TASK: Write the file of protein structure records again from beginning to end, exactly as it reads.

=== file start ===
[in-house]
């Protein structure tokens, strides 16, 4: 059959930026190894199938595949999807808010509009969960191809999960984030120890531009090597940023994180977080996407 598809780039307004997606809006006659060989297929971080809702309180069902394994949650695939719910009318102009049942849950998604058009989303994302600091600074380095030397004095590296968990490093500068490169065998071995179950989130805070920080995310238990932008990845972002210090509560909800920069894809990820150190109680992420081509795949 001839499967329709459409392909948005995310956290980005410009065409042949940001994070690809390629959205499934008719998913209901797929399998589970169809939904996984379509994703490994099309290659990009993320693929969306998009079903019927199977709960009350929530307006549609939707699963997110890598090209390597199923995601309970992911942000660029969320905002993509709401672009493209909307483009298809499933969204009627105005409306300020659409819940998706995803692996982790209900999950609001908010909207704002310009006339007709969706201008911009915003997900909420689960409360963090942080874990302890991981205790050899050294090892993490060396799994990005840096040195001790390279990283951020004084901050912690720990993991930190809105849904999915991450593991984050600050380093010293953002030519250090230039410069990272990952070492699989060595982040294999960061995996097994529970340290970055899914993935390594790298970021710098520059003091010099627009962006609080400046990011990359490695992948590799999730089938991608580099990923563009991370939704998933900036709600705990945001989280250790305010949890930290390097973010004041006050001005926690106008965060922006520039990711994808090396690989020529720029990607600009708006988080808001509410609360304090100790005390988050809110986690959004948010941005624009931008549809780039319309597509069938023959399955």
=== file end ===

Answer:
[in-house]
């Protein structure tokens, strides 16, 4: 059959930026190894199938595949999807808010509009969960191809999960984030120890531009090597940023994180977080996407 598809780039307004997606809006006659060989297929971080809702309180069902394994949650695939719910009318102009049942849950998604058009989303994302600091600074380095030397004095590296968990490093500068490169065998071995179950989130805070920080995310238990932008990845972002210090509560909800920069894809990820150190109680992420081509795949 001839499967329709459409392909948005995310956290980005410009065409042949940001994070690809390629959205499934008719998913209901797929399998589970169809939904996984379509994703490994099309290659990009993320693929969306998009079903019927199977709960009350929530307006549609939707699963997110890598090209390597199923995601309970992911942000660029969320905002993509709401672009493209909307483009298809499933969204009627105005409306300020659409819940998706995803692996982790209900999950609001908010909207704002310009006339007709969706201008911009915003997900909420689960409360963090942080874990302890991981205790050899050294090892993490060396799994990005840096040195001790390279990283951020004084901050912690720990993991930190809105849904999915991450593991984050600050380093010293953002030519250090230039410069990272990952070492699989060595982040294999960061995996097994529970340290970055899914993935390594790298970021710098520059003091010099627009962006609080400046990011990359490695992948590799999730089938991608580099990923563009991370939704998933900036709600705990945001989280250790305010949890930290390097973010004041006050001005926690106008965060922006520039990711994808090396690989020529720029990607600009708006988080808001509410609360304090100790005390988050809110986690959004948010941005624009931008549809780039319309597509069938023959399955």